With the box truck course, it's from A to Z. Starting from start to finish, being able to take somebody that has absolutely not any knowledge at all of trucking. And being able to take that person and walk them step by step from not knowing anything to starting their own trucking business. And once again, targeting people like the formally incarcerated, targeting people that haven't got their feet wet in the field of entrepreneurship yet. But these people are more than capable of jumping and doing this type of work. They just don't know it. And it takes somebody like us to have probably went and fell further than they have. But in this box truck course, we definitely get extensive with numbers. We have templates and we also have firsthand knowledge, because me and Aaron alike, we both run our own trucking companies.
Not only are we giving them the templates for the numbers, we're giving them firsthand experience that we're in the trenches every day in these trucks. So we are able to bring back valuable information that maybe some other courses that's just from a standpoint of theory, this is all hands on right here, this is not any theory. I think that really puts us in a position to say, "Hey man, I'm going to broadcast live from the truck today and talk to the class members while I'm out here in the trenches working." That's a whole different angle that our class can offer.
And to add to that, every week we hold a Zoom call. Where some weeks we may bring on a freight broker. Other week we may bring on an insurance broker. All of the professionals that a person would need to be successful in this space. We want to make sure that we connect them so they can be successful on their journey. And like I say, we are holding their hand through the process because that's what some people need. That's what we're working on. I think we have a fantastic offering, product. And it's different from others because we do have that hands on with no additional costs and we consistently building on the product as we grow the content increases as well. We find that a lot of people like that as well.
Ed says the driver shortage was a big part of the decision to start the course. Adding that his own experience as a trucking company owner let him experience firsthand the industry's need for drivers
80,000 is in the back of every trucker's mind. When we start looking for drivers for our own companies, when we start looking for other entrepreneurs to get involved in this industry, we definitely make that number. The first one or two things we bring up is that 80,000 short man. You're not entering into a saturated field. This thing is wide open, and it is begging for more to get involved because we need it. So that 80,000 is something that I mention right away.
When we first kind of conceptualize this program. Of course, being formerly incarcerated, that's Ed and I's story. And that's a lot of people's story, that they drive trucks. However, the course is not only just for people who have been impacted by the system it's for anyone to kind of just want to change in their career. But just so happened, we do know oftentimes trucking industry is a career that many individuals who have a criminal background, this is what they want to do. That's probably the top three careers of someone who's formerly incarcerated or who's incarcerated. Now this is what they want to do when they come home. And we recognize that because that's part of our story, but we also know that other people who doesn't have a background, they want to get involved in this too. So we open it up for everyone.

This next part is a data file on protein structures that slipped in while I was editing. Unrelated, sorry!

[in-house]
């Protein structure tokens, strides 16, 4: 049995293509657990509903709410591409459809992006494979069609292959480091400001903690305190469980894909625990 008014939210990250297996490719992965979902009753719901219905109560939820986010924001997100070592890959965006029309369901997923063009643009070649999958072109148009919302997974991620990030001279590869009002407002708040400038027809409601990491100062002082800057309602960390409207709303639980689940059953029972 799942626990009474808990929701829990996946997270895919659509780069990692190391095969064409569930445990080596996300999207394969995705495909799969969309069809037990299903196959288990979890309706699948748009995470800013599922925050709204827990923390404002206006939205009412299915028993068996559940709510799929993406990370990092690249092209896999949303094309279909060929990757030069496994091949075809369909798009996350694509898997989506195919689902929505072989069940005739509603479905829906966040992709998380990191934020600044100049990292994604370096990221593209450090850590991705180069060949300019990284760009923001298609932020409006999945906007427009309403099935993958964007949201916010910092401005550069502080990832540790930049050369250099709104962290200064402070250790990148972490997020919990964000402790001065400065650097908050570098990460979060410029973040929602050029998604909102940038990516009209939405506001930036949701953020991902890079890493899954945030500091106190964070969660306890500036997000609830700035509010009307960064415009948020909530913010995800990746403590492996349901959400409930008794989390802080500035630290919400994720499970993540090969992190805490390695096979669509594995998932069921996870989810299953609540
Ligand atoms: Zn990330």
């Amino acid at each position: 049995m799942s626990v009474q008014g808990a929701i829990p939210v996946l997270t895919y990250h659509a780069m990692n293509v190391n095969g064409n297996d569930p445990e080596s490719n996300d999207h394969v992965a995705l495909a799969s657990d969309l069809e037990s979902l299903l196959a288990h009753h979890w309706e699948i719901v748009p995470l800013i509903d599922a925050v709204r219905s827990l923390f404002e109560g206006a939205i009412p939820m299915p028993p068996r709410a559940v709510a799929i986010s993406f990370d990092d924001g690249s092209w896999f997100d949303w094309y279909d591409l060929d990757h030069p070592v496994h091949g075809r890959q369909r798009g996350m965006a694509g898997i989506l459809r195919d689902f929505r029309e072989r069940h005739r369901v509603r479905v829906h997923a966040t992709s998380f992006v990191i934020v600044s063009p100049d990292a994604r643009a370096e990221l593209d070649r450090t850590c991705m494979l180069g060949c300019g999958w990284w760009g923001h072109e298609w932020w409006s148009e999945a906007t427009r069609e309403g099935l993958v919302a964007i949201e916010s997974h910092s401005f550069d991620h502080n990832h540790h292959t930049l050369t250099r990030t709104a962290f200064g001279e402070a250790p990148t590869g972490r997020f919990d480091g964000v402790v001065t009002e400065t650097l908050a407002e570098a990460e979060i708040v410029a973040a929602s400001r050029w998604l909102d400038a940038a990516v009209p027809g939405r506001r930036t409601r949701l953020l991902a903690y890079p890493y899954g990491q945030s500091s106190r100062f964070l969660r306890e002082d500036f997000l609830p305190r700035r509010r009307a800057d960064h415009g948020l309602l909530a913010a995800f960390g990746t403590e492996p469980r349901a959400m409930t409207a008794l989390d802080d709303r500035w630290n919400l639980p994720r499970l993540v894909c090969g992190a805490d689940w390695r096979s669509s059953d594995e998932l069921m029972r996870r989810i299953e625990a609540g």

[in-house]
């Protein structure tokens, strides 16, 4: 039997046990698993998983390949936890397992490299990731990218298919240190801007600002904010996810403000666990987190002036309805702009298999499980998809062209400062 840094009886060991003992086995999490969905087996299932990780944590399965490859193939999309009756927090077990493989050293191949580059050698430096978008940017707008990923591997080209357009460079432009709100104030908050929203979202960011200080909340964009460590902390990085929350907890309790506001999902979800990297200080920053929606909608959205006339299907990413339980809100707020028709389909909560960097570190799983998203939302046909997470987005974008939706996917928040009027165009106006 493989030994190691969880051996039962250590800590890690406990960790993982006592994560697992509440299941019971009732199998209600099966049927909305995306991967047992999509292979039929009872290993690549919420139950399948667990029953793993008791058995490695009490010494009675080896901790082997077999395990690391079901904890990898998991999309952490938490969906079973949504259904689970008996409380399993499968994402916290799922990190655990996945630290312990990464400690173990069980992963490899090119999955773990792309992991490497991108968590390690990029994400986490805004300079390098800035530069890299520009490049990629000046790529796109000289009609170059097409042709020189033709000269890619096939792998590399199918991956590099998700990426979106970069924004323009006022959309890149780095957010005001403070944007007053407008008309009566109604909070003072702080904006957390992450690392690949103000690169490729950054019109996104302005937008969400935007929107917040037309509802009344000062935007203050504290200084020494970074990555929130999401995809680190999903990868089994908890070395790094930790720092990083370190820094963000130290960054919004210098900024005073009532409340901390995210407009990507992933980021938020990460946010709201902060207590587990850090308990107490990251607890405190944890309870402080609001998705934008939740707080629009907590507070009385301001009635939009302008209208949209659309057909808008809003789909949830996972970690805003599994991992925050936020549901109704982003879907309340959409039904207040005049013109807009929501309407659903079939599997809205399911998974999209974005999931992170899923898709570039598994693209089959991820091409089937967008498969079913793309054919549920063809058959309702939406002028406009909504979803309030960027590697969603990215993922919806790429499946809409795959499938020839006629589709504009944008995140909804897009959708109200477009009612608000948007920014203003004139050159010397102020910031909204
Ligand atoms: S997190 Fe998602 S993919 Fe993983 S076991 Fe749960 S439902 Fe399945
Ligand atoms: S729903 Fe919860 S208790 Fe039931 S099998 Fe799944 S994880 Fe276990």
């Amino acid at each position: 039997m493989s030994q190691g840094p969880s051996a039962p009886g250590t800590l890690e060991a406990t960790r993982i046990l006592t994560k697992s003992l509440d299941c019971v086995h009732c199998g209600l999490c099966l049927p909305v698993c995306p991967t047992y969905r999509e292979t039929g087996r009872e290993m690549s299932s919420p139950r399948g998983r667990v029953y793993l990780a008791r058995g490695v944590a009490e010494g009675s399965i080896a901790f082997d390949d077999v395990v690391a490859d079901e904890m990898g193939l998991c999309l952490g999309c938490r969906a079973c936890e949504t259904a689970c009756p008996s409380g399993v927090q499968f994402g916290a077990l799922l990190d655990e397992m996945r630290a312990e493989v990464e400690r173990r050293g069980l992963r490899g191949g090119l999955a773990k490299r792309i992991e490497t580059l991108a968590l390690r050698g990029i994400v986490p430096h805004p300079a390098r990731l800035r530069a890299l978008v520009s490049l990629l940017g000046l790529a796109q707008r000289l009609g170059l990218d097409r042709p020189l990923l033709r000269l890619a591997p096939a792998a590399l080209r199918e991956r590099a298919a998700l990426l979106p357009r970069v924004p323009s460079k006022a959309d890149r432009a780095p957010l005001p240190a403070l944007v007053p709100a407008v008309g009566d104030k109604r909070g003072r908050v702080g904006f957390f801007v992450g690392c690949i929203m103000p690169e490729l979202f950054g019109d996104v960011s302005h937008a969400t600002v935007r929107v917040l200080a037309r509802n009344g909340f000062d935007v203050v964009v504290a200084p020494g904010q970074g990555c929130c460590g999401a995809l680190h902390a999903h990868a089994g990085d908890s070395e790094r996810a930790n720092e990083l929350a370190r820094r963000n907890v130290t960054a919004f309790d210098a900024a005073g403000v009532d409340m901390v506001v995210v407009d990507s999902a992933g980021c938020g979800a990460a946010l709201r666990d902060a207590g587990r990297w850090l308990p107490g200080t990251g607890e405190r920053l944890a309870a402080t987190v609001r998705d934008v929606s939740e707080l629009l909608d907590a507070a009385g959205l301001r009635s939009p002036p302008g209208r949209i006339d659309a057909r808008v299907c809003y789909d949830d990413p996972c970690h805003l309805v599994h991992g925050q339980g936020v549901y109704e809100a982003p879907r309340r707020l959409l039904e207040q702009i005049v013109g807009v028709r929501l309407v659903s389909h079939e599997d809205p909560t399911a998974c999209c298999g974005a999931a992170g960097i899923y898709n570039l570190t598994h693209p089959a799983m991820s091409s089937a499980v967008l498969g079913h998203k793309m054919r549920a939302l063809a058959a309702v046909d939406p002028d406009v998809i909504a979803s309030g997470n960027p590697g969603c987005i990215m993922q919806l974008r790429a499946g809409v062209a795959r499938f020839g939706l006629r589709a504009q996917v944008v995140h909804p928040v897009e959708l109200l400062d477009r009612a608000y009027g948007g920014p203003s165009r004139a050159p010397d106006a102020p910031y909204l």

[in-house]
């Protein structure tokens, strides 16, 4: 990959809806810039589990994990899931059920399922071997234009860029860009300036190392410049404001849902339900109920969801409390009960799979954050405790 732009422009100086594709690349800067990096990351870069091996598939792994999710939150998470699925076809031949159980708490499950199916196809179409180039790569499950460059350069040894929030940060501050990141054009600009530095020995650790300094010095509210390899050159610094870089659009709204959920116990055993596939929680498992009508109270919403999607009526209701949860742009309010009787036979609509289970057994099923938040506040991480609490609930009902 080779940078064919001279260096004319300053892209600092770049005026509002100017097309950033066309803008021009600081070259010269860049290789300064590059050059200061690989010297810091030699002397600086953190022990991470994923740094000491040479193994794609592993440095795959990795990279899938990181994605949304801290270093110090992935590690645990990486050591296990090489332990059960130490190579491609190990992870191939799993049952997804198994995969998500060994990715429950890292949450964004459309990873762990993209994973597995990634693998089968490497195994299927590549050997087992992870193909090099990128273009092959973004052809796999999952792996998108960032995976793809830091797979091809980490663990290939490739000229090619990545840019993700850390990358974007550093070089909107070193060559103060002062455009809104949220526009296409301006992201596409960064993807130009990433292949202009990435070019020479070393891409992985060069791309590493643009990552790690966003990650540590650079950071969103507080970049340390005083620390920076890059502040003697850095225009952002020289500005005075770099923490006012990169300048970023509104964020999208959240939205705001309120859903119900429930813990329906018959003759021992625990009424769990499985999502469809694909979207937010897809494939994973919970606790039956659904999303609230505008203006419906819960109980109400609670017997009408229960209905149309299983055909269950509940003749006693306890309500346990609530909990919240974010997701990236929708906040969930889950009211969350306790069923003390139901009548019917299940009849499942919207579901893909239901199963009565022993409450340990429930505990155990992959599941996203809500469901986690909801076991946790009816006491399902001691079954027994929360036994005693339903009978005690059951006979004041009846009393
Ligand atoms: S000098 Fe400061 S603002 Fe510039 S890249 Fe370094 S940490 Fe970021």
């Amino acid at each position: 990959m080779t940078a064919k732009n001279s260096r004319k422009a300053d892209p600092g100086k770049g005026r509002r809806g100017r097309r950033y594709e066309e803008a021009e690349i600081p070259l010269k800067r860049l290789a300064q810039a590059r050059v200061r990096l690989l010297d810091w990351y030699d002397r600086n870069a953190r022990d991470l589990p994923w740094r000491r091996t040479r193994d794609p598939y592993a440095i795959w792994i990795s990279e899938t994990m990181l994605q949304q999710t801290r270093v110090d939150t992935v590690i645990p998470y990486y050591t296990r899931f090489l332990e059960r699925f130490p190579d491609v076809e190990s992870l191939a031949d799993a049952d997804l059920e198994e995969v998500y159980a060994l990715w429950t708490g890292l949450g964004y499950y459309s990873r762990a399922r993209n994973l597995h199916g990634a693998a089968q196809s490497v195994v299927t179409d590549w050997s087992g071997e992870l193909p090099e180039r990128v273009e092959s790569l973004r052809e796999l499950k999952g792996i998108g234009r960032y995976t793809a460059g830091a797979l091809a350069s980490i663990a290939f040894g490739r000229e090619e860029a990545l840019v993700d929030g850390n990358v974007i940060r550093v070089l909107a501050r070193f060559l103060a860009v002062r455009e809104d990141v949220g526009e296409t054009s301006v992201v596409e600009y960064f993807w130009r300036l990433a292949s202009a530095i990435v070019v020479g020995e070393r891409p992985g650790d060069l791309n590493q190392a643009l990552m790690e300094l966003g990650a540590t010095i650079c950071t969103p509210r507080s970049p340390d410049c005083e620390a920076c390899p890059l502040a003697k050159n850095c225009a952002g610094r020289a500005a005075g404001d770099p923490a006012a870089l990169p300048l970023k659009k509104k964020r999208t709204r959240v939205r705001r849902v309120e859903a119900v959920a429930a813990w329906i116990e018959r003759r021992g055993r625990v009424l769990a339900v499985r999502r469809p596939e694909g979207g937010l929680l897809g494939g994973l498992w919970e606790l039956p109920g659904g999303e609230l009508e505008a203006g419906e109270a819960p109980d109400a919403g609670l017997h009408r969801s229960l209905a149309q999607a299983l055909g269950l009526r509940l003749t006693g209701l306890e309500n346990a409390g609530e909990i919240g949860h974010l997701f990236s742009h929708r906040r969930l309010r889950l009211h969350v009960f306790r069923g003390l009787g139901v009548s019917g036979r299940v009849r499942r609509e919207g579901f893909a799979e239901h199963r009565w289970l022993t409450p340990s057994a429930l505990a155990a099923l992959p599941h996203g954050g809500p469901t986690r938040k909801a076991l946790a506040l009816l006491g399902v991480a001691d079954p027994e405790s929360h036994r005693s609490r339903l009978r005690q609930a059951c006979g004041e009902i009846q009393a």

Going forward with the course. Aaron and Ed are looking to partner with other organizations in trucking to help expand the class and provide more opportunities for people who want to get into trucking.
We're partnering up with, not only just organizations, whether they're non-profits or not, but then also with companies that want to tap in to some of these students. We do have something in play right now, or we have an agreement with a nice size organization in the trucking industry. And we want to continue to build those relationships to bring the box truck course to the forefront and make it mainstream. But then also reaching out to these non-profit organizations that, they have a pool of a population of people that want to get into the space. So we offer scholarship program. And so that's what we are looking to do more of with organizations out there, where that we can kind of distribute those scholarships to their particular demographic. And just kind of have impact within the community as well.
And while the course is designed for non-CDL holders to get their foot in the door of trucking, Aaron says many of the same business principles apply for people wanting to get into bigger trucks as well.
It is a non-CDL, you don't have to have your commercial driver's license for it. However, some of the same things that you may learn about getting you MC, DOT number, dealing with brokers, dispatchers, financial models, Ed talked about. That could be applied if you do have a CDL, you can still take the course and learn the business behind it.
That's it for this week's 10-44. You can read more on ccjdigital.com and as always, you can find the 10-44 each week on CCJ's YouTube channel. If you've got questions, comments, criticisms or feedback, please hit us up at email@example.com or give us a call at 404-491-1380. Until next week, everybody stays safe.